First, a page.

His other tip for prospective homebuilders relates to costs: plan to overspend. “One can always assume you’re going to go 50 per cent over budget,” he sighs. Would he and Kellogg undertake a similar project again? With three homes and many horses on their hands, Henckels doesn’t think so. “We’re devoting our lives to maintenance now,” he jokes.

. . .

The tropical paradise

Chris Gentry’s house in Ubud, Bali

Chris Gentry’s house in Ubud, Bali

Client Chris and Shigeko Gentry

Architect Cheong Yew Kuan, Area Designs

Contractor Local craftsmen and labourers

Location Ubud, Bali, Indonesia

Total build cost Undisclosed

Build time 18 months

Chris Gentry’s self-build journey began with an unusual purchase: he paid $38,000 for 1,800 vintage telegraph poles that were en route to the scrapyard. The poles, used throughout the house, have become the stars of the show: the property, called Villa Gosho, is testament to his passion for the rich, warm shades of Indonesian wood.

Gentry, founder of education and training company Asiaworks, had been living in southeast Asia for a decade when he decided to create his own home. His move from Hong Kong to the rice paddies of Indonesia was motivated by an urge to give his two young sons – then aged three and six – a more natural environment in which to grow up.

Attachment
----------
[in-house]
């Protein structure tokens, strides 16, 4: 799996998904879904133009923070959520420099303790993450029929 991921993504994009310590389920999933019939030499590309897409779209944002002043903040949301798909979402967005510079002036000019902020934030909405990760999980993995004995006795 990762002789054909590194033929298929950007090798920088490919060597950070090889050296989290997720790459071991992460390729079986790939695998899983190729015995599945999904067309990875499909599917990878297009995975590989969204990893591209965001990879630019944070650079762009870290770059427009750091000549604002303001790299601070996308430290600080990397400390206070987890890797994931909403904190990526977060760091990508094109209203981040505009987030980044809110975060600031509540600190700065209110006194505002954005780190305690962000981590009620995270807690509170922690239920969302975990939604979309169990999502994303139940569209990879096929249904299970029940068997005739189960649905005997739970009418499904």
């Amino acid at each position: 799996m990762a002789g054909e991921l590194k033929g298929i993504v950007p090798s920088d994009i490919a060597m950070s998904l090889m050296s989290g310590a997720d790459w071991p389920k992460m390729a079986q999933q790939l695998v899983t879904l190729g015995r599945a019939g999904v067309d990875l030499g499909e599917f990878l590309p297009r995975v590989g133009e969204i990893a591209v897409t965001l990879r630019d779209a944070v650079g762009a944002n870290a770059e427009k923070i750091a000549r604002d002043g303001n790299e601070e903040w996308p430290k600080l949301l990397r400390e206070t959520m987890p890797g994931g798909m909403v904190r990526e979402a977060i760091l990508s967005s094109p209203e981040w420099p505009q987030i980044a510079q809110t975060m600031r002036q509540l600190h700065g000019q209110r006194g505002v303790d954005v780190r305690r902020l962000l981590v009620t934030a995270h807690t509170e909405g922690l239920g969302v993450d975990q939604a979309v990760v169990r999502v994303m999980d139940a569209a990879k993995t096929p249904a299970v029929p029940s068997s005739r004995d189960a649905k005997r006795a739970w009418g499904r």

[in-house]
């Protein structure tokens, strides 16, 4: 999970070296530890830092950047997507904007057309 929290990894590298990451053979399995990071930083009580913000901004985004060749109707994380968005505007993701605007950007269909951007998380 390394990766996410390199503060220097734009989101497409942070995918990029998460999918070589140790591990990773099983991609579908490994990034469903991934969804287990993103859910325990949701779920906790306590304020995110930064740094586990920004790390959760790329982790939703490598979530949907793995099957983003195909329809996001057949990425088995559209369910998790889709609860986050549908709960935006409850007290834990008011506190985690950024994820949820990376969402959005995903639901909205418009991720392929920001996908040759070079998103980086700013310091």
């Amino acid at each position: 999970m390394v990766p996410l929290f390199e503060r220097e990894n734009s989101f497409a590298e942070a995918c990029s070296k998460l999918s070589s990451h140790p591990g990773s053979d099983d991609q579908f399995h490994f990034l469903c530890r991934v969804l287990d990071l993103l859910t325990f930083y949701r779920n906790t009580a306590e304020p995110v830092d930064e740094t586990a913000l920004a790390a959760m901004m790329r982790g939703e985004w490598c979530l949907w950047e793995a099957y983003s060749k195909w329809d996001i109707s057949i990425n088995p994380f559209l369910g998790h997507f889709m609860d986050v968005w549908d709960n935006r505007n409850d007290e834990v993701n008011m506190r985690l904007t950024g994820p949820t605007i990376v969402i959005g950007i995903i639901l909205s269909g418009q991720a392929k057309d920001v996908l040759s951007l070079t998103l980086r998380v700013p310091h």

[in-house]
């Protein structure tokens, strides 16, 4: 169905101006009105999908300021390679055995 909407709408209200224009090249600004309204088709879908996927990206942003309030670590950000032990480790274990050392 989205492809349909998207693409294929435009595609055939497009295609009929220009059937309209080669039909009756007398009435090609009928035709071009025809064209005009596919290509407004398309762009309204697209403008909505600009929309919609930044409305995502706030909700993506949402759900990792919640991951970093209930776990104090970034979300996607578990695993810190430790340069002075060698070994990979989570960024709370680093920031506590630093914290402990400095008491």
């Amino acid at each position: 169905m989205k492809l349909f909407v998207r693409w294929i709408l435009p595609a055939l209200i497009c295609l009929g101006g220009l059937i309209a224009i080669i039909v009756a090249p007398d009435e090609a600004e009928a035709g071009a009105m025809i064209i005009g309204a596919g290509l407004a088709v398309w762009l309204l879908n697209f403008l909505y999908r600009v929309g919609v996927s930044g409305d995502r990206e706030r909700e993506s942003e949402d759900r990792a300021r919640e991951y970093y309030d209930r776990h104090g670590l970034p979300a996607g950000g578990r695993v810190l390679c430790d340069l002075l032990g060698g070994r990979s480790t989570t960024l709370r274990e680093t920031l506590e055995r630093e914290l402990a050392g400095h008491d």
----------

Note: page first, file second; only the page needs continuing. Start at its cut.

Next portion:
He attributes his love of wood to his childhood growing up near California’s Sequoia National Park, home to some of the largest trees on earth. “But it wasn’t until I came to Bali that I started to really use it and work with it,” he says.

Along with his wife Shigeko, Gentry chose an unpopular plot of land on a breezy ridge – “the ridges had the worst soil, but they had the most beautiful views,” he explains. The site was previously a field of alang-alang grass and coconuts, and about 60 coconut trees remain on the grounds of the two-acre property.

The building process was difficult. Cranes were unavailable, so materials were carried up the hill by hand. Transporting a large ornamental stone ball uphill to sit in the centre of the swimming pool took 100 men two weeks. Many of the workers were local villagers who remain friends with the family, and some are now employed as domestic staff.

Gentry’s thorough approach saw him living on the property before any construction work began – “to get a real feel for the land” – and expert local craftsmen were brought in to make the most of Villa Gosho’s wooden features. All the wood was reclaimed – he speaks of sourcing timber from old docks and boats – and many of the interior walls are made from local handmade adobe mud-brick.